Use your brains: Michael Holding to West Indies batsmen
Pace bowling great Michael Holding pleaded with the West Indies batsmen to start using their brains, following their four-wicket loss to India
Perth, March 7 (IANS)
Pace bowling great Michael Holding on Saturday pleaded with the West Indies batsmen to start using their brains, following their four-wicket loss to India in a World Cup Pool B game at the WACA on Friday.
Holding took a dig at opener Chris Gayle's shot selection too, as he was caught in the deep hooking a Mohammed Shami bouncer as the Windies slumped to their third loss from five games in the event.
“He (Shami) had been bowling well. Just wait, you tried pulling a short ball it didn't work. You get another short ball and you play the same shot again. Just think a little bit about what is happening. If Chris Gayle bats 35 overs, every chance of him getting a big score. But he gets out,” Holding was quoted as saying by news.com.au.
The 61-year-old said it was not only Gayle who lost his composure, but the shots that some other batsmen played also were "reckless" and "irresponsible".
“He wasn't the only one. A lot of strokeplay that we saw there was just reckless, irresponsible batting. (They were) not using their brains, not thinking about their cricket,” he said.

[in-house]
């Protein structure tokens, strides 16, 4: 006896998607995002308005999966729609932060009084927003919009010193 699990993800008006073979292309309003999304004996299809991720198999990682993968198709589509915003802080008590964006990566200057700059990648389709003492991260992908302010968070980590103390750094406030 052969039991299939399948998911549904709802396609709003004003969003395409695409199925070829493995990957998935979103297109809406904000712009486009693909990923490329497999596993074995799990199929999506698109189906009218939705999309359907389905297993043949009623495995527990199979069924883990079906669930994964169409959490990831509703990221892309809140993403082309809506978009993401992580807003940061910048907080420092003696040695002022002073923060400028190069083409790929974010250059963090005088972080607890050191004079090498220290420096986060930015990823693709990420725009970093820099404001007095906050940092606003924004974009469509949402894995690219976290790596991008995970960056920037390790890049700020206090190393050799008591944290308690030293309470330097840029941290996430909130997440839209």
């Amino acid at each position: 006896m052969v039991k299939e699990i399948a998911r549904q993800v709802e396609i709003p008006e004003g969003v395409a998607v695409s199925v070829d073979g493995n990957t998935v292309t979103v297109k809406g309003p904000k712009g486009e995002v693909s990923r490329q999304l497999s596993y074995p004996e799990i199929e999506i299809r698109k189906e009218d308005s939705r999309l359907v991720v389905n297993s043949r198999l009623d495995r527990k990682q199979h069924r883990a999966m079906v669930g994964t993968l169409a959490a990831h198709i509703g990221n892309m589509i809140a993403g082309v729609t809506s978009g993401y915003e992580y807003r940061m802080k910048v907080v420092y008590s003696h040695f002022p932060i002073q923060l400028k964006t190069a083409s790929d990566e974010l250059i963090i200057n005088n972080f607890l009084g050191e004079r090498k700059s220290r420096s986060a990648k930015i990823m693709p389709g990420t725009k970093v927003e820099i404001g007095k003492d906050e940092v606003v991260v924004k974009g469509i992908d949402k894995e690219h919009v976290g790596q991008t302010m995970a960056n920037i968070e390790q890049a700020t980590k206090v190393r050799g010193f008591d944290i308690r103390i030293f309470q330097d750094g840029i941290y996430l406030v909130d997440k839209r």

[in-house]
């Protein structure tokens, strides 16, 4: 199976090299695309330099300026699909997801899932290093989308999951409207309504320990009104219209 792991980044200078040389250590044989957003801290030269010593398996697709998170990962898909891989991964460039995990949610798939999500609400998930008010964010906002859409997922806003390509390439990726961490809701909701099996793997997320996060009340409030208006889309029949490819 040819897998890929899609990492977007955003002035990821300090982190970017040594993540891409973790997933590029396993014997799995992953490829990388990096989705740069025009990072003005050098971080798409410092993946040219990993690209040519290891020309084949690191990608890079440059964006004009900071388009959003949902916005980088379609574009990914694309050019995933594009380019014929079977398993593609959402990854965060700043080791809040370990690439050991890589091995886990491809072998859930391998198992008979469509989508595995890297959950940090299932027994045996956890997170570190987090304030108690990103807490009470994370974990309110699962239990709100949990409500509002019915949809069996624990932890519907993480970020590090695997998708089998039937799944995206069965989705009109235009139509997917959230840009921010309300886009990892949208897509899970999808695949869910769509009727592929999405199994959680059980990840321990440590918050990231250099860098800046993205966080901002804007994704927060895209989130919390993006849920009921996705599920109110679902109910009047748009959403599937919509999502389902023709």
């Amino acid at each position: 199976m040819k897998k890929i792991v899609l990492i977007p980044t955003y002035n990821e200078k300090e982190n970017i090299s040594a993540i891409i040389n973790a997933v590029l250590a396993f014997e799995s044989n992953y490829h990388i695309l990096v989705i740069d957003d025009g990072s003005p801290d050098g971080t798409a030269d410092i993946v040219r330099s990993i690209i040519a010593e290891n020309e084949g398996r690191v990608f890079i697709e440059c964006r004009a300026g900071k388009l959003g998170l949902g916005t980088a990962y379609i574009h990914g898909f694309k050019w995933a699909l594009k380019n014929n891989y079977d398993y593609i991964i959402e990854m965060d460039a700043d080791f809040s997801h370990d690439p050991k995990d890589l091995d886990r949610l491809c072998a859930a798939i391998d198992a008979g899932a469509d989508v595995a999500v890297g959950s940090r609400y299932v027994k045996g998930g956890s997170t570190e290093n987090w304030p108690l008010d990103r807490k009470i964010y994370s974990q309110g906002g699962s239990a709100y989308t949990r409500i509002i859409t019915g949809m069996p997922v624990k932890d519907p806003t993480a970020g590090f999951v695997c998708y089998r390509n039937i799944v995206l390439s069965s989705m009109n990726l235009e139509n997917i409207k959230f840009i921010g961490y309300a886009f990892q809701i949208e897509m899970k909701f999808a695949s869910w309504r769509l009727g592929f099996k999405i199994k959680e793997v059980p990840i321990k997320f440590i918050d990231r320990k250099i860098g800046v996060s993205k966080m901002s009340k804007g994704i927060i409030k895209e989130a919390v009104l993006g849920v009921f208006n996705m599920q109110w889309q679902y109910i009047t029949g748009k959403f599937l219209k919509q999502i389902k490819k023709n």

The former fast bowler nicknamed the 'whispering death' took 249 wickets in 60 Tests. He also represented the Caribbean side in 102 One-day Internationals (ODIs) and picked 142 wickets in a career that started in 1976.
He added it was the effect of Twenty20 cricket that was affecting the mindset of the batsmen playing in a 50-over game.
“Chris Gayle has lost his discipline in regard to 50-over cricket. He sometimes just throws his bat at the ball, loses his composure just swinging because he has got so accustomed to the shorter form.
“ A lot of the guys who have been very successful in the T20s are not as successful in the 50-over game and we are seeing the reason. Lack of commitment, lack of thinking and just going out and just playing instead of thinking about what they're actually doing,” he concluded.